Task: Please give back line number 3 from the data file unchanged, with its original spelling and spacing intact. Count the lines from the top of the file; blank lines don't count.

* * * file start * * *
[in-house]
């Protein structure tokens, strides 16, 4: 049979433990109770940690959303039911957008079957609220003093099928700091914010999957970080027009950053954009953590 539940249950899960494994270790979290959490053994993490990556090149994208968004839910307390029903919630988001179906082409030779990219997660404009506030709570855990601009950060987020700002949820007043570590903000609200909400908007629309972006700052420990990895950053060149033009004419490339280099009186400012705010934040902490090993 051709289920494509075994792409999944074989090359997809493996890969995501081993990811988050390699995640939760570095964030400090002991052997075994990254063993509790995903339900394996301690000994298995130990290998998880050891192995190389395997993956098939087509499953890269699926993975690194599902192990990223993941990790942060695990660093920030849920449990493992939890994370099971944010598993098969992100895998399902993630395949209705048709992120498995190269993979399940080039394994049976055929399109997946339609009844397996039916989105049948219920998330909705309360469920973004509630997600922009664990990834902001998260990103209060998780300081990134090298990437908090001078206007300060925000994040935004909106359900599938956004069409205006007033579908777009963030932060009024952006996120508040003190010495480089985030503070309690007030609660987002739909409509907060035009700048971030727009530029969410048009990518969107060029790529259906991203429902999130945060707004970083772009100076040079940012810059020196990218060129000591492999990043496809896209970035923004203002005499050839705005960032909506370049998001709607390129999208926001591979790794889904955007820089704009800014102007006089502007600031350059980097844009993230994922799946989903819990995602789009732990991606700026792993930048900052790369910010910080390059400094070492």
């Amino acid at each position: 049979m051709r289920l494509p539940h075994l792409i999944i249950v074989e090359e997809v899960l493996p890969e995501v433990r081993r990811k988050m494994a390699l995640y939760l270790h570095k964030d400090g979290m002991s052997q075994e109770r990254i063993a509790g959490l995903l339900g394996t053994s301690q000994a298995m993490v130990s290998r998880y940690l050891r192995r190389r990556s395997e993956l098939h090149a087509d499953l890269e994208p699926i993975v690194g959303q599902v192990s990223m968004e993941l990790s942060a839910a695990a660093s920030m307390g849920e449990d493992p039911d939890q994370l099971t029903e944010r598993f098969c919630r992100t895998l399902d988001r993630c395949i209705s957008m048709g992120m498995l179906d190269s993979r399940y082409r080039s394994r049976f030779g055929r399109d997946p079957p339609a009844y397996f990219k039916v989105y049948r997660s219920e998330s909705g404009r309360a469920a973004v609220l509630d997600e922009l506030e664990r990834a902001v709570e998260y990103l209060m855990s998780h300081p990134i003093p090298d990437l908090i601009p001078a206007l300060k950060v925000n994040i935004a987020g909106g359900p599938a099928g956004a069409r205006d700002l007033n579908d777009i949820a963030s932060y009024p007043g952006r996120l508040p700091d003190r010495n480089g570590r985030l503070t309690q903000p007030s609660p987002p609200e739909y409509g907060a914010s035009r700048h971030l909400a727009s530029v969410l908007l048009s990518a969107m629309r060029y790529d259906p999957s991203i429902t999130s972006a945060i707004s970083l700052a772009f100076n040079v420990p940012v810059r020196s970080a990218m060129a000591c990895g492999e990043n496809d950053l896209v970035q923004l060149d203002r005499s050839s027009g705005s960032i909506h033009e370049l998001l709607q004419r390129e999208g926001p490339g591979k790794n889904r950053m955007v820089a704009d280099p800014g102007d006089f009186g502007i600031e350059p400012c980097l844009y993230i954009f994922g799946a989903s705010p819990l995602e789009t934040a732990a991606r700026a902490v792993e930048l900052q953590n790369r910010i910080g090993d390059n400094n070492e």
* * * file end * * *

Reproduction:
């Amino acid at each position: 049979m051709r289920l494509p539940h075994l792409i999944i249950v074989e090359e997809v899960l493996p890969e995501v433990r081993r990811k988050m494994a390699l995640y939760l270790h570095k964030d400090g979290m002991s052997q075994e109770r990254i063993a509790g959490l995903l339900g394996t053994s301690q000994a298995m993490v130990s290998r998880y940690l050891r192995r190389r990556s395997e993956l098939h090149a087509d499953l890269e994208p699926i993975v690194g959303q599902v192990s990223m968004e993941l990790s942060a839910a695990a660093s920030m307390g849920e449990d493992p039911d939890q994370l099971t029903e944010r598993f098969c919630r992100t895998l399902d988001r993630c395949i209705s957008m048709g992120m498995l179906d190269s993979r399940y082409r080039s394994r049976f030779g055929r399109d997946p079957p339609a009844y397996f990219k039916v989105y049948r997660s219920e998330s909705g404009r309360a469920a973004v609220l509630d997600e922009l506030e664990r990834a902001v709570e998260y990103l209060m855990s998780h300081p990134i003093p090298d990437l908090i601009p001078a206007l300060k950060v925000n994040i935004a987020g909106g359900p599938a099928g956004a069409r205006d700002l007033n579908d777009i949820a963030s932060y009024p007043g952006r996120l508040p700091d003190r010495n480089g570590r985030l503070t309690q903000p007030s609660p987002p609200e739909y409509g907060a914010s035009r700048h971030l909400a727009s530029v969410l908007l048009s990518a969107m629309r060029y790529d259906p999957s991203i429902t999130s972006a945060i707004s970083l700052a772009f100076n040079v420990p940012v810059r020196s970080a990218m060129a000591c990895g492999e990043n496809d950053l896209v970035q923004l060149d203002r005499s050839s027009g705005s960032i909506h033009e370049l998001l709607q004419r390129e999208g926001p490339g591979k790794n889904r950053m955007v820089a704009d280099p800014g102007d006089f009186g502007i600031e350059p400012c980097l844009y993230i954009f994922g799946a989903s705010p819990l995602e789009t934040a732990a991606r700026a902490v792993e930048l900052q953590n790369r910010i910080g090993d390059n400094n070492e």